Despite key market changes in Q4 '22, the urge to merge remains strong.

Despite key market changes in Q4 '22, the urge to merge remains strong. 

Graphic: HDT

Mergers and acquisitions are always going on in the trucking and logistics space. The level of that activity, of course, varies from year to year as market conditions and industry trends change. Some years, M&A activity goes like gangbusters. In others, deal volumes may shrink.  

In the first half of 2022, buyers and sellers enjoyed a robust period of dealmaking. In the second half of the year, though, M&A activity dropped off. Despite that, the fundamental factors that have been driving trucking mergers and acquisitions are still alive and well. That means 2023 has all the markings of being a very good year.  

“A lot of M&A deals got done in 2022, but it was day and night going from the first to the second half of the year,” said Spencer Tenney, CEO of the Tenney Group, during a late-January Truckload Carriers Association webinar on M&A trends. Franklin, Tennessee-based Tenney Group is an M&A firm serving the transportation and logistics industry. 

As Tenney put it, M&A activity galloped along in the first half thanks to a “Wild, Wild West” environment fueled by such key positives as: 

  • “Free debt” in terms of extremely low interest rates. 
  • The general drive to expand supply chain capabilities. 
  • “Once-in-a-lifetime” increases in used-equipment values.  
  • That “created all kinds of opportunities for both buyers and sellers to get deals done.” 

Then activity weakened in the second half in the wake of key changes in the marketplace, including driver pay spiking and insurance costs climbing 7.4% over 2021. And equipment values fell sharply — by December, Tenney saw a 21% reduction in values compared to a year earlier. 

What’s more was the beatdown taken from the Fed’s seven interest rate hikes by year’s end. “Those hikes certainly got the attention of the debt and capital markets, especially in Q4. Many deals we were working on went on pause. When you increase the cost of capital that much in one period [Q4 2022], it affects the way people assess risks and how they engage in the M&A market.” 

Yet the urge to merge remained strong, and Tenney said “still a lot of deals got done, even considering 40-year record-high inflation.” 

From Tenney Group’s annual M&A report, here are edited versions of their predictions for this year:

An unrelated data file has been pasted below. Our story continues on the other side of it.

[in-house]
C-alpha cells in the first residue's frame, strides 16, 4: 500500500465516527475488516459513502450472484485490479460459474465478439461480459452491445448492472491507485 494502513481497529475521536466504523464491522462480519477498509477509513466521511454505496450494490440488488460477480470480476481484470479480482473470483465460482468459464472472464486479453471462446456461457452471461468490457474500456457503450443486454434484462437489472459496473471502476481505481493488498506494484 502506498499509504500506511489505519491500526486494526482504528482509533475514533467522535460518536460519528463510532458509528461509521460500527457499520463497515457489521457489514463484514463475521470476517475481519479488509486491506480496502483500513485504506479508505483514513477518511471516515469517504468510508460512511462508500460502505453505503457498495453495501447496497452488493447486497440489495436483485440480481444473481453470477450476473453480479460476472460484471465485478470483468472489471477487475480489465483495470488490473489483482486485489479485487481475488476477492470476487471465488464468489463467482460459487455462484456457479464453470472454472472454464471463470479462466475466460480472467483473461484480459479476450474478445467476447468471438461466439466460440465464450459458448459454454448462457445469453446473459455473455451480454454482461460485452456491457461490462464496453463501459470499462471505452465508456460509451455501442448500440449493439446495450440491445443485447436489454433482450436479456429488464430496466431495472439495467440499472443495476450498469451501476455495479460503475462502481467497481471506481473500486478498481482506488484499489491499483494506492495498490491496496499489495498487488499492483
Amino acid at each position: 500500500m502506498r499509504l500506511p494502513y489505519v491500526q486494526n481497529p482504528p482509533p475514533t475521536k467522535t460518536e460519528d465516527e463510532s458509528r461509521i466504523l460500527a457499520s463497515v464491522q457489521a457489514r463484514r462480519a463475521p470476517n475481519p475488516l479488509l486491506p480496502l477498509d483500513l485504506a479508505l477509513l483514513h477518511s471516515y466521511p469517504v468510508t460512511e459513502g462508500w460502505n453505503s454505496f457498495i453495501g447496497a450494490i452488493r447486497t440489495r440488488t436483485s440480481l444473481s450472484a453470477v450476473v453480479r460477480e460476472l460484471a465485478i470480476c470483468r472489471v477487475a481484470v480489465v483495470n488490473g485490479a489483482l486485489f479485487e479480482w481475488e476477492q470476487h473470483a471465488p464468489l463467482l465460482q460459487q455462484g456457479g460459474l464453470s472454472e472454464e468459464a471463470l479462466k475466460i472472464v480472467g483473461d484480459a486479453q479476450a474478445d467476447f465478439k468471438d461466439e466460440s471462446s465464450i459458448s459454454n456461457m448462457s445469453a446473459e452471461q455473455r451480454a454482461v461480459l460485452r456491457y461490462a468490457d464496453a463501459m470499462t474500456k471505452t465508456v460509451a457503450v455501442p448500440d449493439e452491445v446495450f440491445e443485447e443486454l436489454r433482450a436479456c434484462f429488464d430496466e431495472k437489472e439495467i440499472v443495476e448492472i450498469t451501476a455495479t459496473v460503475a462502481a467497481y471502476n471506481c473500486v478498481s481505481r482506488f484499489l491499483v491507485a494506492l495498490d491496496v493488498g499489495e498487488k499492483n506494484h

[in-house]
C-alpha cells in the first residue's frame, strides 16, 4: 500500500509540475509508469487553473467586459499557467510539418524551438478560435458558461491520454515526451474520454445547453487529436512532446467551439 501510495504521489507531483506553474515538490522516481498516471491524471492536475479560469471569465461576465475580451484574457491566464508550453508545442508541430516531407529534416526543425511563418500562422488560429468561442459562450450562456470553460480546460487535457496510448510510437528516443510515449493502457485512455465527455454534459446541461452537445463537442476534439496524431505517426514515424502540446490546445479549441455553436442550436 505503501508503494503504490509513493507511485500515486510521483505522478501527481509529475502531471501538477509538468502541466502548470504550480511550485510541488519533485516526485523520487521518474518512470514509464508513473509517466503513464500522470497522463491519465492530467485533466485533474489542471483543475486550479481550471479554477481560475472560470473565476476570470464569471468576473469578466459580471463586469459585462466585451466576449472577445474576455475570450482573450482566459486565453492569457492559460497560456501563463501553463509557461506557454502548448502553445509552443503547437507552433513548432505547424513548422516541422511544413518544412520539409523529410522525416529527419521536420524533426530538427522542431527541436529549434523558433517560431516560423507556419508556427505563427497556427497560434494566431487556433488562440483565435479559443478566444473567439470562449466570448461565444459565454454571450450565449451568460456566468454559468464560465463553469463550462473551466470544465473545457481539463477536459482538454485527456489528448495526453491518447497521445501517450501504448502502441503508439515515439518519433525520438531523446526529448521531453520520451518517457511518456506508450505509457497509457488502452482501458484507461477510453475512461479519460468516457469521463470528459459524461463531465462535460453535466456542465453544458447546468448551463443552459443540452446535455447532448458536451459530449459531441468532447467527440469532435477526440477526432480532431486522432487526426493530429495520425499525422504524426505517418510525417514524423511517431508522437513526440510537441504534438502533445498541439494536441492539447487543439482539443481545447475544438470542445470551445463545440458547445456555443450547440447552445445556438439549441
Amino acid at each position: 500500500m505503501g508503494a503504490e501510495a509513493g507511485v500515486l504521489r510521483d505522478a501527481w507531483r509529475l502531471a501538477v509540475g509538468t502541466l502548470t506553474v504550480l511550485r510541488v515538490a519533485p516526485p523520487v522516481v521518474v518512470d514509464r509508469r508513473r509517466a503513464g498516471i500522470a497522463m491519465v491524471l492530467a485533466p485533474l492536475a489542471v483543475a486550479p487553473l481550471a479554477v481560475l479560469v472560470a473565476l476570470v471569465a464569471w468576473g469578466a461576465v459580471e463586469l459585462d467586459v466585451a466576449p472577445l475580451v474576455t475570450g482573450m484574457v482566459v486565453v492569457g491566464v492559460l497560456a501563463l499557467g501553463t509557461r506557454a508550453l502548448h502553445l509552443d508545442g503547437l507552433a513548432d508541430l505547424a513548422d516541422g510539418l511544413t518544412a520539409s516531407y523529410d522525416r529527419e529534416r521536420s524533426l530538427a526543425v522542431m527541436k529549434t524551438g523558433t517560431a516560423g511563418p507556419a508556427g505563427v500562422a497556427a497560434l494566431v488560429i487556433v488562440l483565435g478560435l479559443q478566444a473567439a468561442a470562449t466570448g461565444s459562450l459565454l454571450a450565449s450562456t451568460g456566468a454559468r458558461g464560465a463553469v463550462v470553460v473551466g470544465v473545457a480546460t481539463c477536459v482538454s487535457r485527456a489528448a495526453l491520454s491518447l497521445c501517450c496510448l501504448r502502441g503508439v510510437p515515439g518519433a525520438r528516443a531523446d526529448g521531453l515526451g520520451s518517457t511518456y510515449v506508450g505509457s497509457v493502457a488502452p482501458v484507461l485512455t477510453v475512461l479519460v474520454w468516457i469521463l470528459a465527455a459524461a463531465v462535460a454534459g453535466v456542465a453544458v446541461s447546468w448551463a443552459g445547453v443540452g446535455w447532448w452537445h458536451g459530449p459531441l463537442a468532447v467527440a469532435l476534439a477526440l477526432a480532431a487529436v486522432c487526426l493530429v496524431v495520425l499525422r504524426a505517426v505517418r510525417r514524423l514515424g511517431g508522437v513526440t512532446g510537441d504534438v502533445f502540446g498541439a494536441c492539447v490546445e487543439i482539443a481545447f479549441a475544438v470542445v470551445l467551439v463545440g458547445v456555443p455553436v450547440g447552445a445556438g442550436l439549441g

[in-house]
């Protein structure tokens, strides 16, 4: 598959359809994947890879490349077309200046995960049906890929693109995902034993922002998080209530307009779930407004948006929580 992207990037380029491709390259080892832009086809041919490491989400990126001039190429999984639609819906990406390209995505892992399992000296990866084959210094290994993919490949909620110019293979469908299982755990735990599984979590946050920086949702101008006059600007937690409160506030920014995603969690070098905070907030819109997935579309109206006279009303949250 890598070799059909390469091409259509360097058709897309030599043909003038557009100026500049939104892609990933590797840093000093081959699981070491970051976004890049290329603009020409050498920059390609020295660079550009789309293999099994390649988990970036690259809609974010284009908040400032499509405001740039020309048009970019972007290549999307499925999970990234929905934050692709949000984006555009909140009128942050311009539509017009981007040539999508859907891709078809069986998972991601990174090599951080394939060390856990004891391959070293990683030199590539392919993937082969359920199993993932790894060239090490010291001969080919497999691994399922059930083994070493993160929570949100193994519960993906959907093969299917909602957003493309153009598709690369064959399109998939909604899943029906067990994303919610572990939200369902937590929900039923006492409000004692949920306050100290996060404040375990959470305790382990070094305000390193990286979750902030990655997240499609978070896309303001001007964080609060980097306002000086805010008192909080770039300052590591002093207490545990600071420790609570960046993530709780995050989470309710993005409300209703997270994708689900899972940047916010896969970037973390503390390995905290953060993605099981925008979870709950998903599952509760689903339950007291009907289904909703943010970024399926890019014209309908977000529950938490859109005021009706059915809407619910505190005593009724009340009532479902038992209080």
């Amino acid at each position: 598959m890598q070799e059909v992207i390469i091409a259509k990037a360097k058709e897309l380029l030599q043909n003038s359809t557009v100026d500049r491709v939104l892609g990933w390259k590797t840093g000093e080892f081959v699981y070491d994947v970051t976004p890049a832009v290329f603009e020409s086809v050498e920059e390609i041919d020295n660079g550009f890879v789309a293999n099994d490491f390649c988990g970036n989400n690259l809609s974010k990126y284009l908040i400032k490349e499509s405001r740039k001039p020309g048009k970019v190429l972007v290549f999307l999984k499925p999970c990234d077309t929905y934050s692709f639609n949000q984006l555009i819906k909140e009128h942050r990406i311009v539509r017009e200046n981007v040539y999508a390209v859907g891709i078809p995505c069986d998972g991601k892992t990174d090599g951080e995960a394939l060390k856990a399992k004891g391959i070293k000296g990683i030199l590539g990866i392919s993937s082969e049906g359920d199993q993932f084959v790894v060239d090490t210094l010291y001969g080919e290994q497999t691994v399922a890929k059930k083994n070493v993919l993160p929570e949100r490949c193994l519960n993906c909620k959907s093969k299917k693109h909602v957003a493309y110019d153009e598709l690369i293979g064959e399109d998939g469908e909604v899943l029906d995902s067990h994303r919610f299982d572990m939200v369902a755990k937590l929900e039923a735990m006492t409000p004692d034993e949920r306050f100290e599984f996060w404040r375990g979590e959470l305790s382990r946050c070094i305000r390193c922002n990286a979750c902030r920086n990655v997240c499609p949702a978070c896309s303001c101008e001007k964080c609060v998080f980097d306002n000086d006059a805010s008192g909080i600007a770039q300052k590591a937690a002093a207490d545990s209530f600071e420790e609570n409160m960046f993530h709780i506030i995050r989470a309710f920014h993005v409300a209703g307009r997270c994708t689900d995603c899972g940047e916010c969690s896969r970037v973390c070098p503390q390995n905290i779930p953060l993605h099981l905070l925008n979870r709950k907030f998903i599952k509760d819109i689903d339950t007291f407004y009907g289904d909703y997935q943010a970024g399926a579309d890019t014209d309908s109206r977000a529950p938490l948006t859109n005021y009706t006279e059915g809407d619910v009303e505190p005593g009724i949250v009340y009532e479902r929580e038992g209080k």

Valuations normalize and structures evolve. “In 2023, we will likely see a normalizing in valuations. This will be especially true for asset-light businesses.”  

Strategic shift in acquisition target profiles. “Freight volatility influences the way buyers evaluate transaction risks… We expect experienced acquirers to use these next 12 months to diversify their revenue types and to enhance their capabilities through proven winners.” And thanks to “a dramatic increase in first-time acquirers combined with the rising cost of capital, companies available to purchase [that are operating] with 100 or less trucks will attract much more attention than they have in previous years.” 

Higher deal activity but smaller transactions. During the third quarter of last year, Tenney Group accepted more new buyer registration profiles than in any other quarter in company history. “This was during a 40-year inflation peak and after multiple interest rate hikes…the reason for this was that many acquirers that wanted and needed to buy in 2021/2022 believed that market value was overinflated. Consequently, many qualified buyers stayed on the sidelines… Now that performance is normalizing to some degree, we believe the environment will be ideal for buyers and sellers to have a meeting of the minds on value and structure.”  

Also driving activity is the giant generational shift under way. “Aging baby boomer owners with no successor and [who are] averse to taking on more risk present a ‘considerable supply’ of companies to purchase… All other factors point to a very active year of M&A. Challenge headlines that say otherwise.

About the author
David Cullen

David Cullen

[Former] Business/Washington Contributing Editor

David Cullen comments on the positive and negative factors impacting trucking – from the latest government regulations and policy initiatives coming out of Washington DC to the array of business and societal pressures that also determine what truck-fleet managers must do to ensure their operations keep on driving ahead.

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